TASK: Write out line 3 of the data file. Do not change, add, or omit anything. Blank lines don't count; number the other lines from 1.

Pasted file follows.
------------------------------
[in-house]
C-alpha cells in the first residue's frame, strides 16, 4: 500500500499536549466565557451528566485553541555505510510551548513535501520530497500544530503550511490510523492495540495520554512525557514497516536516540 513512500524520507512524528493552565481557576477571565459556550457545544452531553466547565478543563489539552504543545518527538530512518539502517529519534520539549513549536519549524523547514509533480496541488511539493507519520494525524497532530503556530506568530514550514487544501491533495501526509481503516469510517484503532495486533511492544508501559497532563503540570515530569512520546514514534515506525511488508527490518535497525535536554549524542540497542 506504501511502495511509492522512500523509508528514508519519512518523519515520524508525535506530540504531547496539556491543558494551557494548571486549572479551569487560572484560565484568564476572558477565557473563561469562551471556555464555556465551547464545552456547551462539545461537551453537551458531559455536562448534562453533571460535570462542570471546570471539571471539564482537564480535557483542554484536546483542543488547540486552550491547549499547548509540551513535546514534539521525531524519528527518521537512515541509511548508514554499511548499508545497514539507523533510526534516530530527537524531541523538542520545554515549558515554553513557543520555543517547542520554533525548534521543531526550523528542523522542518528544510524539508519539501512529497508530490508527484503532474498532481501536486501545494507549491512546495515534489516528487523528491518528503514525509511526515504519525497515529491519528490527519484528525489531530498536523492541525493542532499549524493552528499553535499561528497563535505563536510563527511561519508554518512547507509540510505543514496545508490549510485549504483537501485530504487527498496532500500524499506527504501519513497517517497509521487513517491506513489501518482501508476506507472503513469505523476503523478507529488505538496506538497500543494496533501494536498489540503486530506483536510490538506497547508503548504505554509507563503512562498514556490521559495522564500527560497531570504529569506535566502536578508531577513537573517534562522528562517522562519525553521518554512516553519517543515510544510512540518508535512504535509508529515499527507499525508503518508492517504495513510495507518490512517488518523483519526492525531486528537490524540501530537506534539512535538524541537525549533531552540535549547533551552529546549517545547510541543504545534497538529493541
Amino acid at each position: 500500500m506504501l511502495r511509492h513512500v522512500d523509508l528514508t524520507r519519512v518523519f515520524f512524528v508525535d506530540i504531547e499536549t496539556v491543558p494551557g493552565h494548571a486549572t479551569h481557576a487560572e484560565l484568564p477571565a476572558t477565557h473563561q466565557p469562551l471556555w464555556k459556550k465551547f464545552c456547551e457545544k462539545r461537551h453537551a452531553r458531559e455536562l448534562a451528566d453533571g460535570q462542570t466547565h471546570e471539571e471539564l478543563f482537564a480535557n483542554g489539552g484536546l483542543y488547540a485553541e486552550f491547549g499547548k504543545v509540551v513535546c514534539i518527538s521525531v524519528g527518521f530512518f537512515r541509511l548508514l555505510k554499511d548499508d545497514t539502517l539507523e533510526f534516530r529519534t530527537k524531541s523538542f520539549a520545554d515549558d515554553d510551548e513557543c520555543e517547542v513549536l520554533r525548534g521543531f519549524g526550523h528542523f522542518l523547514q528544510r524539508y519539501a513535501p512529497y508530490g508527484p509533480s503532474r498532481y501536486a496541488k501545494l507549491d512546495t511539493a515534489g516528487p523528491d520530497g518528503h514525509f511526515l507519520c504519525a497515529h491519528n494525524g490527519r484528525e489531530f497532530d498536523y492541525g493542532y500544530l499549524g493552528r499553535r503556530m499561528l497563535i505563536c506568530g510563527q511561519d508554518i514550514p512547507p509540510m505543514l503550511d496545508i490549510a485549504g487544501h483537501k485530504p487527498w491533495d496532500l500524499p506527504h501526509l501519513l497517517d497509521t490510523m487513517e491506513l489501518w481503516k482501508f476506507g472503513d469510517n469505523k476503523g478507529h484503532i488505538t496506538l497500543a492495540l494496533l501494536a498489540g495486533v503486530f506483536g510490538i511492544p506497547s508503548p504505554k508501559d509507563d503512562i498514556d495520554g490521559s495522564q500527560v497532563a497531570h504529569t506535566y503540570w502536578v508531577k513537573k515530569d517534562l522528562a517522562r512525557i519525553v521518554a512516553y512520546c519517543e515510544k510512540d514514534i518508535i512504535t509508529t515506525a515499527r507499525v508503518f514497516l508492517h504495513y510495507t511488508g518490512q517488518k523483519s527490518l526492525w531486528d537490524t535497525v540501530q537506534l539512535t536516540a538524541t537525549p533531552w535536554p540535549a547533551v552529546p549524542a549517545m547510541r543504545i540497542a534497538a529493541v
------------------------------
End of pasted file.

Amino acid at each position: 500500500m506504501l511502495r511509492h513512500v522512500d523509508l528514508t524520507r519519512v518523519f515520524f512524528v508525535d506530540i504531547e499536549t496539556v491543558p494551557g493552565h494548571a486549572t479551569h481557576a487560572e484560565l484568564p477571565a476572558t477565557h473563561q466565557p469562551l471556555w464555556k459556550k465551547f464545552c456547551e457545544k462539545r461537551h453537551a452531553r458531559e455536562l448534562a451528566d453533571g460535570q462542570t466547565h471546570e471539571e471539564l478543563f482537564a480535557n483542554g489539552g484536546l483542543y488547540a485553541e486552550f491547549g499547548k504543545v509540551v513535546c514534539i518527538s521525531v524519528g527518521f530512518f537512515r541509511l548508514l555505510k554499511d548499508d545497514t539502517l539507523e533510526f534516530r529519534t530527537k524531541s523538542f520539549a520545554d515549558d515554553d510551548e513557543c520555543e517547542v513549536l520554533r525548534g521543531f519549524g526550523h528542523f522542518l523547514q528544510r524539508y519539501a513535501p512529497y508530490g508527484p509533480s503532474r498532481y501536486a496541488k501545494l507549491d512546495t511539493a515534489g516528487p523528491d520530497g518528503h514525509f511526515l507519520c504519525a497515529h491519528n494525524g490527519r484528525e489531530f497532530d498536523y492541525g493542532y500544530l499549524g493552528r499553535r503556530m499561528l497563535i505563536c506568530g510563527q511561519d508554518i514550514p512547507p509540510m505543514l503550511d496545508i490549510a485549504g487544501h483537501k485530504p487527498w491533495d496532500l500524499p506527504h501526509l501519513l497517517d497509521t490510523m487513517e491506513l489501518w481503516k482501508f476506507g472503513d469510517n469505523k476503523g478507529h484503532i488505538t496506538l497500543a492495540l494496533l501494536a498489540g495486533v503486530f506483536g510490538i511492544p506497547s508503548p504505554k508501559d509507563d503512562i498514556d495520554g490521559s495522564q500527560v497532563a497531570h504529569t506535566y503540570w502536578v508531577k513537573k515530569d517534562l522528562a517522562r512525557i519525553v521518554a512516553y512520546c519517543e515510544k510512540d514514534i518508535i512504535t509508529t515506525a515499527r507499525v508503518f514497516l508492517h504495513y510495507t511488508g518490512q517488518k523483519s527490518l526492525w531486528d537490524t535497525v540501530q537506534l539512535t536516540a538524541t537525549p533531552w535536554p540535549a547533551v552529546p549524542a549517545m547510541r543504545i540497542a534497538a529493541v